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Advancing Aboriginal health

By Gavin Mooney - posted Tuesday, 9 October 2007

We need an open informed debate to determine both the desired outcomes of health services and the “principles” (such as equity) on which decisions about priorities should be set.

Ideally these principles would be set by the Australian community itself through, for example, “citizens’ juries”.

Citizens’ juries are a form of deliberative democracy. A random sample of the relevant population is brought together: they are asked to put their citizens’ hats on; given good information on the issues for debate; encouraged to question experts to clarify that information or seek more information; and then given time to reflect on some appropriate issues and make recommendations. These ideas formed the basis of the four conducted in health so far in Western Australia and one in South Australia, all facilitated by the author.


Priority setting normally embraces two ideas, efficiency and equity. Efficiency is about maximising benefit to society as a whole with the resources available. Equity is about fair distribution usually in terms of “equal access for equal need”, but the definition can be clarified by citizens’ juries. For example, in a 2001 Citizens’ Jury in Perth (PDF 91KB), citizens came up with the following highly sophisticated definition of equity.

Equal access for equal need, where equality of access means that two or more groups face barriers of the same height and where the judgement of the heights is made by each group for their own group; where need is defined as capacity to benefit; and where nominally equal benefits may be weighted according to social preferences such that the benefits to more disadvantaged groups may have a higher weight attached to them than those to the better off.

That definition would, for example, give high priority to investing in Aboriginal health since it allows higher weightings for benefits to disadvantaged groups.

Aboriginal health

There is an argument that I think many, including myself, would subscribe to and that is that one way to judge the decency of a society is by how well that society deals with its most disadvantaged. In Australia I think there would be agreement that Aboriginal people represent the most disadvantaged group.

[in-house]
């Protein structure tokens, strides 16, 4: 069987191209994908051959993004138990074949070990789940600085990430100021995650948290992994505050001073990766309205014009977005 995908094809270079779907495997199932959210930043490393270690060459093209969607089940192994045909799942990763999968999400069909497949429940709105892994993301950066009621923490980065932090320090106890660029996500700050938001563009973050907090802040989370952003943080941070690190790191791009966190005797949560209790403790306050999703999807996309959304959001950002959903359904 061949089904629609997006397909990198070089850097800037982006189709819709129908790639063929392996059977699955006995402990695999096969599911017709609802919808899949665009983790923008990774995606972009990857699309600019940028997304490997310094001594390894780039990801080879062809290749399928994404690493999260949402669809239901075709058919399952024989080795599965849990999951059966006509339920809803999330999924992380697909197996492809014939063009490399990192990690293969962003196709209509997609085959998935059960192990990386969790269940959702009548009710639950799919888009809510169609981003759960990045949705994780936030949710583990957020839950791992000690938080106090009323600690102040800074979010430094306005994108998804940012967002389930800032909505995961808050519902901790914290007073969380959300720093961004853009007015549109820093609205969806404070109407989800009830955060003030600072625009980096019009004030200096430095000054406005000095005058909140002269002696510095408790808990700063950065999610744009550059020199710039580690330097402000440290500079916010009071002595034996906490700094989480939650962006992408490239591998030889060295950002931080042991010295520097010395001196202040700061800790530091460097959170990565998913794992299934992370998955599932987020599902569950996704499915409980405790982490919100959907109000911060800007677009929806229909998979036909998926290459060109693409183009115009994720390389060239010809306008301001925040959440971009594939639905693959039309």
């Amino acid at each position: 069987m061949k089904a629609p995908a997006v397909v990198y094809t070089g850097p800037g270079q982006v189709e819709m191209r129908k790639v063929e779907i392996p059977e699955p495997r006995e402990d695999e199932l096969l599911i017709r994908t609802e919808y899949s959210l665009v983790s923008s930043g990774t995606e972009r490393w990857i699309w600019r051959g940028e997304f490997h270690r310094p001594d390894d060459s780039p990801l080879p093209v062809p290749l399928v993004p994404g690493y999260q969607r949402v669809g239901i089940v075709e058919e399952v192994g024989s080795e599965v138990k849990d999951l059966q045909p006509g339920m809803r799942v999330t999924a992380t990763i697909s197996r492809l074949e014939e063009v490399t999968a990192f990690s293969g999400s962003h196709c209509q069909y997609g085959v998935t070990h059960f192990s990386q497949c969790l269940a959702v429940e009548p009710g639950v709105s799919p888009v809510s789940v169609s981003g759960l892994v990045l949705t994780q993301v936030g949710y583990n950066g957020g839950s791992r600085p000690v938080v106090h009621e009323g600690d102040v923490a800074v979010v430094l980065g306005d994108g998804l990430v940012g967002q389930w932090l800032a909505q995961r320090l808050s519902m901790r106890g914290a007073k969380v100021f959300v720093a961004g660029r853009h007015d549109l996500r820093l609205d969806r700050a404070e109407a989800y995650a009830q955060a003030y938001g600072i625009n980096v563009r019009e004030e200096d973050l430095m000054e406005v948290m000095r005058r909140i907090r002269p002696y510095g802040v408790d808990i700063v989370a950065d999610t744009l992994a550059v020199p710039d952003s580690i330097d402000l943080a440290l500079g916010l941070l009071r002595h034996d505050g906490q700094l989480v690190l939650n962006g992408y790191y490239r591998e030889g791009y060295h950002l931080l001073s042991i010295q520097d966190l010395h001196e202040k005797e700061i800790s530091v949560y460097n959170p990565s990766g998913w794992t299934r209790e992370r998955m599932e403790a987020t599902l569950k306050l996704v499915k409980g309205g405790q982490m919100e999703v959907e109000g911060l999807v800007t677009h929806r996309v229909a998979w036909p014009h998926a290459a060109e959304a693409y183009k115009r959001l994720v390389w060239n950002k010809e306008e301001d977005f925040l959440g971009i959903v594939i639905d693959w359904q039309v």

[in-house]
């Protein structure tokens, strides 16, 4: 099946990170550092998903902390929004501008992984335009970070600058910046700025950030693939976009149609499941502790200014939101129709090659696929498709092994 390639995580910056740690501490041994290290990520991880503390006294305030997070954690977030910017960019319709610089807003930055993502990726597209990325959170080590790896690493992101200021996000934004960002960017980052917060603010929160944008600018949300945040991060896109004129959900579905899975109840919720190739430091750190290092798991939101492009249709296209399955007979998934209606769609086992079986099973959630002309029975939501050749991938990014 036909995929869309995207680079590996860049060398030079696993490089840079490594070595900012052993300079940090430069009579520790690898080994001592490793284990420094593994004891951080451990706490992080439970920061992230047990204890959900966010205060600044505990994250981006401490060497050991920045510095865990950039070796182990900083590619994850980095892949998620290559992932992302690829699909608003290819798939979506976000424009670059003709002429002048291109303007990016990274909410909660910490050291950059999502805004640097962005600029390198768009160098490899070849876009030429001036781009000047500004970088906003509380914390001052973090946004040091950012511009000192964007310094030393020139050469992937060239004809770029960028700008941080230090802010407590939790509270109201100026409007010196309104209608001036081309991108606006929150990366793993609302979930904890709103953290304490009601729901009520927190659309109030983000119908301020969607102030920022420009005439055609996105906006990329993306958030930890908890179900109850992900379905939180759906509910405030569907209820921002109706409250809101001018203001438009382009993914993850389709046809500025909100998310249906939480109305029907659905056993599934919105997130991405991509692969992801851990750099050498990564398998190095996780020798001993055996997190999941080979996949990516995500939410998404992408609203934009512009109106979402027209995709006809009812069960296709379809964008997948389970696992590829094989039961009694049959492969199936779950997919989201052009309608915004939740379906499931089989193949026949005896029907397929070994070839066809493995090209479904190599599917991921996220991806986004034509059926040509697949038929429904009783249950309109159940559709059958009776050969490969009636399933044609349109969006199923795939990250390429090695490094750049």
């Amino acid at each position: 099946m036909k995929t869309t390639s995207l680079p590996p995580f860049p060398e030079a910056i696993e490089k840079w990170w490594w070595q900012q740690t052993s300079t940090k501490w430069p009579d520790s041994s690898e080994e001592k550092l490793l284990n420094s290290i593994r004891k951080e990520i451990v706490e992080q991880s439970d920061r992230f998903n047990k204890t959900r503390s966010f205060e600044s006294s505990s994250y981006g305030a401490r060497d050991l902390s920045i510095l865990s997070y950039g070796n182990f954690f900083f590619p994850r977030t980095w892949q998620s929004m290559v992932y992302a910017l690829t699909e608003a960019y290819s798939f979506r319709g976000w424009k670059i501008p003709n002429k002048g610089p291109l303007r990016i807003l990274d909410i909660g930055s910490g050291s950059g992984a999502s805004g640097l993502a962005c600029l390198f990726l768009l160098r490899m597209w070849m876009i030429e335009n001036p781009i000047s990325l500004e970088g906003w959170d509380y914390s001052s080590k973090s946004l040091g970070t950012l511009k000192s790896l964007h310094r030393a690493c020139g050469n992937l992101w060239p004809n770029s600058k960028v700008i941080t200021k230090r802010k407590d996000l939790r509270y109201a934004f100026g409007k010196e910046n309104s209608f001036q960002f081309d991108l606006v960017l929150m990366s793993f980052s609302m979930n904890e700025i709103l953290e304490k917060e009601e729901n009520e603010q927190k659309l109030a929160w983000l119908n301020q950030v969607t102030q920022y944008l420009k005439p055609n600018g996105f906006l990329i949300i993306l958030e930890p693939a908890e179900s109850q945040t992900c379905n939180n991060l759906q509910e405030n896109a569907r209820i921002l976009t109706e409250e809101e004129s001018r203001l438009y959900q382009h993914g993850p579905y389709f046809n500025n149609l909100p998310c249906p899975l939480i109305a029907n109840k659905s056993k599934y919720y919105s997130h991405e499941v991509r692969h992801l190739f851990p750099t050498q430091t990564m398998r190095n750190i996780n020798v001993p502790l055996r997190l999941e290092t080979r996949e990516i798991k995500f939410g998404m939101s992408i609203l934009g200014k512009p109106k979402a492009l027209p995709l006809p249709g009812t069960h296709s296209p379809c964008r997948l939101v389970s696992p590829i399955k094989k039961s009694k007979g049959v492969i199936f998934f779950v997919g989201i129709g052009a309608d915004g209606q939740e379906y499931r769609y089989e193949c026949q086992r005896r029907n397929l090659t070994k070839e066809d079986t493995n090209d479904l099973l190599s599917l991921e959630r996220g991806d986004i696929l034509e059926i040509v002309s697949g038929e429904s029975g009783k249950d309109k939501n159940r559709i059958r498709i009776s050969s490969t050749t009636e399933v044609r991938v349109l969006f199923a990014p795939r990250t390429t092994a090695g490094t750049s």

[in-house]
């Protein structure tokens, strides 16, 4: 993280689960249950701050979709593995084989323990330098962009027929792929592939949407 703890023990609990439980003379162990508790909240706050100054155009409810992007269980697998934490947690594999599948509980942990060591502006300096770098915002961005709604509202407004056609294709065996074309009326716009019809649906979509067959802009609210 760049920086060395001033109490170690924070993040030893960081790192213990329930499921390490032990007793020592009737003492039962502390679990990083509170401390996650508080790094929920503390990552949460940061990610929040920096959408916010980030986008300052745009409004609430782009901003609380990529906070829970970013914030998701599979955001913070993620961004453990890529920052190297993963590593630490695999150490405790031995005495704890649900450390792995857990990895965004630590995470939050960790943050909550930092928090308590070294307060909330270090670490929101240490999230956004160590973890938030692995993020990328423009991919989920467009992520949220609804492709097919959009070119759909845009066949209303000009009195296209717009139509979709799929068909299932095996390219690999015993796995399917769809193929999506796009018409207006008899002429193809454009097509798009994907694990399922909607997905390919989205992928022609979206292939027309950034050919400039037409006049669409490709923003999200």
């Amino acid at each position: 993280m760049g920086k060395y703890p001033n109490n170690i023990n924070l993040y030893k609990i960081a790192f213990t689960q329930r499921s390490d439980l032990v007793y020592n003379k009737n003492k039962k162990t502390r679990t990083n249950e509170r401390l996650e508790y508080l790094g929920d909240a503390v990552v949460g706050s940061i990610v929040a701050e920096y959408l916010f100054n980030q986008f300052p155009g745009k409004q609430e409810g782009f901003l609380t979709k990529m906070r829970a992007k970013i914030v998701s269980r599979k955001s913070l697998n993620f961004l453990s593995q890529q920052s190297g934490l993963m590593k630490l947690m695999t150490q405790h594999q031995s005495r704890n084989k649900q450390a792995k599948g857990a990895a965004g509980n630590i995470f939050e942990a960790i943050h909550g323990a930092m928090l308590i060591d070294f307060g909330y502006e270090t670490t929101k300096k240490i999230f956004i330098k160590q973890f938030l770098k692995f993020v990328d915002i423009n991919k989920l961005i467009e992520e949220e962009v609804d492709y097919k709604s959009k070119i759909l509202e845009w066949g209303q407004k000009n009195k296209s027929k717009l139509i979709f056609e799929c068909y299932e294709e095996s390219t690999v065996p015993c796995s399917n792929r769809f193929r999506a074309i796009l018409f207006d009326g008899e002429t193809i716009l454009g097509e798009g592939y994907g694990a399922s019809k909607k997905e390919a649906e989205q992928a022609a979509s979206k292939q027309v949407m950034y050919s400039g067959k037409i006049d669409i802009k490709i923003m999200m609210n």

How well do we treat them? Given their very poor health status and the fact that the gap between that and non-Aboriginal health status is increasing, then badly has to be the answer at best. If we then recognise that it has been known for a very long time that Aboriginal health is so poor and so little action has been taken to improve it, then the answer has to be that we treat them shockingly.

Why is there currently such a low priority for Aboriginal health in Australian health care? The answer is that vested interests are at stake - especially those of the medical profession and medical specialists. Explicit priority setting sheds light not only on the “good buys” but also on the “bad buys”. This might well expose that certain groups of doctors (“bad guys”) may be providing “bad buys”.


Competition for extra resources currently is on the basis of who can shout the loudest. To move the basis of competition to who can do most good is in everyone’s interests especially the population at large but with the exception, obviously, of the loud shouters. That of course may be why this simple change, which would promote both efficiency and equity, does not happen.

Symptomatic of the problems for Aboriginal health is the fact that for example the former DG for Health in WA (Mike Daube) has admitted to “1001 regrets” that he did so little during his tenure on Aboriginal health. His excuse? “You [as DG for health] don’t have time to focus on issues like indigenous health … You are focused on all the immediate issues, from budgets to EDs to whatever is running politically.” He also admitted to yet another regret: “when you’re in government, there are some things that you can’t say that you can say when you’re out of government.”

Again in WA, the AMA have issued over 350 media releases this century on hospital funding, smoking, GP clinics, etc., etc. Not one of them has been on Aboriginal health.

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About the Author

Gavin Mooney is a health economist and Honorary Professor at the Universities of Sydney and Cape Town. He is also the Co-convenor of the WA Social Justice Network . See

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